First of all, even though our Statement of Principles (SoP) serves an essential function in anchoring our positions on issues, the appropriate application of those principles to specific issues is far from obvious. This should be clear to anyone who has participated in platform debates during conventions. While some of that debate is more about how we express our positions than the positions themselves, there are a number of areas where there simply is not a consensus, among our members and delegates, about what the proper “libertarian position” should be.
And even when there is consensus, that still doesn’t make the platform redundant, because that consensus can’t necessarily be found in the Statement of Principles itself. Several of the positions for which the LP is most well known are not mentioned directly in the Statement of Principles. There is no mention, for example, of taxation, or the War on Drugs, or anything at all about foreign policy. We may see strong connections between language in the SoP and what are now considered standard Libertarian positions, but the positions themselves are not stated there. In addition, we can’t rely on the fixed language of the SoP to adequately express our positions to average voters because the popular meaning of various terms changes with time. Consider, for example, that the SoP contains the phrase “right to life”, which is currently associated in most people’s minds with a set of positions which very clearly does not correspond with a consensus view within the LP.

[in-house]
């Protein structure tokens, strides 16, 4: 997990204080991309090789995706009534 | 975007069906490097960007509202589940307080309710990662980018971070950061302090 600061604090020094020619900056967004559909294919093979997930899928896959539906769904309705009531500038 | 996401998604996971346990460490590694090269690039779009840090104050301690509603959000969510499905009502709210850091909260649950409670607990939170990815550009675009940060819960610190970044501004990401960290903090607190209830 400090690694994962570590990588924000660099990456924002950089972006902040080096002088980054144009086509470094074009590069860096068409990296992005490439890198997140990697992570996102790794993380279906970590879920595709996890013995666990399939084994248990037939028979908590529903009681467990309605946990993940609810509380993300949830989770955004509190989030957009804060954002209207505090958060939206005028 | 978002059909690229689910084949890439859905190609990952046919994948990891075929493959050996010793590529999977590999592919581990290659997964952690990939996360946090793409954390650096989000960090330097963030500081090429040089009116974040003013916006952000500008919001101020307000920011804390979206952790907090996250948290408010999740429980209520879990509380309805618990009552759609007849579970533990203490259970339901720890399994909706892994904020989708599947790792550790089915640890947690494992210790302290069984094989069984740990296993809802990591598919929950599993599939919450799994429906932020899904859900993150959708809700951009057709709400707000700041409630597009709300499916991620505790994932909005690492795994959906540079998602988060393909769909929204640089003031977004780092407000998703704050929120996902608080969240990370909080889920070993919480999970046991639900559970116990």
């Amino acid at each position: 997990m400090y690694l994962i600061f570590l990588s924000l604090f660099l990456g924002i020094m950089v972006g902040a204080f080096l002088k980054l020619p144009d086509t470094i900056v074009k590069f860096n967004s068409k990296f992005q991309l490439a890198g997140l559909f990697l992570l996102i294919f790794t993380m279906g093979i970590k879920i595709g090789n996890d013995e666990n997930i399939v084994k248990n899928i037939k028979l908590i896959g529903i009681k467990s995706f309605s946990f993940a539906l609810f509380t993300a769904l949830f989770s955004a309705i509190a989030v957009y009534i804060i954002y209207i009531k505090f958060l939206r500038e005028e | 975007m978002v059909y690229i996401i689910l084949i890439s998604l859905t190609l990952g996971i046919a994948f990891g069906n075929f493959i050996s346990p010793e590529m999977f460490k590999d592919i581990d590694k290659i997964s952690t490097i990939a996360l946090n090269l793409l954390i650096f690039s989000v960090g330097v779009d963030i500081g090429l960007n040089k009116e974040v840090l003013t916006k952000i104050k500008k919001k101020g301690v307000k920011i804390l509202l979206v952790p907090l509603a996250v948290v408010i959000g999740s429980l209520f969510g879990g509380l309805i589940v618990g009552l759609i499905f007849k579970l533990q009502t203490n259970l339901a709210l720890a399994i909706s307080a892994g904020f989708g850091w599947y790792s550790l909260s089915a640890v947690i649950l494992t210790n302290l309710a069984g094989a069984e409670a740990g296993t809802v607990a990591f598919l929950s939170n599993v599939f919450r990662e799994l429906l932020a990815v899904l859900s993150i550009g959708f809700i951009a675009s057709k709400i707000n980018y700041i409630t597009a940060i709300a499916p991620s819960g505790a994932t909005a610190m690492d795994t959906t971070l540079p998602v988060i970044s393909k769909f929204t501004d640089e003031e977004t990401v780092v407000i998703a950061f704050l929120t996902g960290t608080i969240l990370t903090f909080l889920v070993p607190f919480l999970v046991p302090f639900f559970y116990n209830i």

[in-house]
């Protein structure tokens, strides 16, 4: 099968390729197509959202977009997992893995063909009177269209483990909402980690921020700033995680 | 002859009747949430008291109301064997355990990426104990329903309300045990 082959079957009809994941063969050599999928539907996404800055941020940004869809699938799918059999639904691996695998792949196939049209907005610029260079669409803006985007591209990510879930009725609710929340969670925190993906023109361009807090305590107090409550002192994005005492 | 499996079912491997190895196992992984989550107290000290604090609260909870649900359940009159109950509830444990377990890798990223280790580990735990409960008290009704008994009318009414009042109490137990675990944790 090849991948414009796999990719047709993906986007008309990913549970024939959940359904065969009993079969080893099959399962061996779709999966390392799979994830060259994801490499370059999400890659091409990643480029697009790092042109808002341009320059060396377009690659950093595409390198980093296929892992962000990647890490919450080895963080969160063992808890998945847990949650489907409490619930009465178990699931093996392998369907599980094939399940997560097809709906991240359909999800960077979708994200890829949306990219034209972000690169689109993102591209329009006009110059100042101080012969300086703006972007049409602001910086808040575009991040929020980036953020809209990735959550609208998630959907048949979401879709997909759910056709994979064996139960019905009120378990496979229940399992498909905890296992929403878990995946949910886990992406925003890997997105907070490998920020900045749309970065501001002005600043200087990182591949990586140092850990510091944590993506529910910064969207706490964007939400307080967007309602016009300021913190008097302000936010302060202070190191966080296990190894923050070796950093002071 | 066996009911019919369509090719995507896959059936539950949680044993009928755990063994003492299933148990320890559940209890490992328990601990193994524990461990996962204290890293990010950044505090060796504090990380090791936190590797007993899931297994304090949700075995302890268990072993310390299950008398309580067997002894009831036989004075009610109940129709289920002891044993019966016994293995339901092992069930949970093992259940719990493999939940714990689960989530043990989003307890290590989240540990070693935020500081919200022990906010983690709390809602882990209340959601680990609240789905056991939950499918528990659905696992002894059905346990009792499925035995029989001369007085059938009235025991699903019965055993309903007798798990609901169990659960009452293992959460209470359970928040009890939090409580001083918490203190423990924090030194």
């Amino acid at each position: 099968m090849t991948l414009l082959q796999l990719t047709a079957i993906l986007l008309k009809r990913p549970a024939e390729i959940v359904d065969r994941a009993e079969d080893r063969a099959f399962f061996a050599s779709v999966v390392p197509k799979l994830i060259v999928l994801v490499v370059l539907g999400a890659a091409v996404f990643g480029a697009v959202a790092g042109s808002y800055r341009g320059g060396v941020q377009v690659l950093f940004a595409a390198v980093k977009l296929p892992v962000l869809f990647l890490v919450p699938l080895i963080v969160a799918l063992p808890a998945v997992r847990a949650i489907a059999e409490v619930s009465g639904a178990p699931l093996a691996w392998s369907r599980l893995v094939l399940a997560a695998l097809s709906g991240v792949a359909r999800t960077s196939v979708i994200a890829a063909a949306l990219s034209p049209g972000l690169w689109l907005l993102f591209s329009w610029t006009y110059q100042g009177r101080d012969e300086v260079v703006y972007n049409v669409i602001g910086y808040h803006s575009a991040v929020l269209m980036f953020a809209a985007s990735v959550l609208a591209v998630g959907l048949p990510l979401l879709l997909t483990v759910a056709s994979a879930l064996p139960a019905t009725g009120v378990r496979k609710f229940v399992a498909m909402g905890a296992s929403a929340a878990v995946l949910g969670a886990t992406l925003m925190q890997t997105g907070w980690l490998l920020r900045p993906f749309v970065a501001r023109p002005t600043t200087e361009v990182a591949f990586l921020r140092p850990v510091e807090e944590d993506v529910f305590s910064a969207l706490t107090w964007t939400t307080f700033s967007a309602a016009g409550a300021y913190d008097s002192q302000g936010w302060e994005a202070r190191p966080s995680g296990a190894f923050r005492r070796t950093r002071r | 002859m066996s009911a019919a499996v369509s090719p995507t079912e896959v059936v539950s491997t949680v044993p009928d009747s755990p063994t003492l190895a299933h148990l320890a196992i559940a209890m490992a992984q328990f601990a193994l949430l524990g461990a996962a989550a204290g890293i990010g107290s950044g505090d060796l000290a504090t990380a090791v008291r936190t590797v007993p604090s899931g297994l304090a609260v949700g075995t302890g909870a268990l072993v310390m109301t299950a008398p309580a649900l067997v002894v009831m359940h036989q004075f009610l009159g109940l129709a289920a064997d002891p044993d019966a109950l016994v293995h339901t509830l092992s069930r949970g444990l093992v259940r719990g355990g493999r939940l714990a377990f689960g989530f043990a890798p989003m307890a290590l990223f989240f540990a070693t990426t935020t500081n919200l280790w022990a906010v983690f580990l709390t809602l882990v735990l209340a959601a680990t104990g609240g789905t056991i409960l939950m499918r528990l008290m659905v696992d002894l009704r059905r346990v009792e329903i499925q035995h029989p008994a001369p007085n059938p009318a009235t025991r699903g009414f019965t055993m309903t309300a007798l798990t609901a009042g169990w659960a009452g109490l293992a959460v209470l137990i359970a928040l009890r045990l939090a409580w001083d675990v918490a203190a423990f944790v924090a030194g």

However, despite continuing disagreement about a few issues, there is in fact a consensus on a great many issues within the LP. It’s useful to be able to document that fact, but we need something more than the SoP to do that job. These positions need to be recorded somewhere, using specific language. A platform is the way we do that.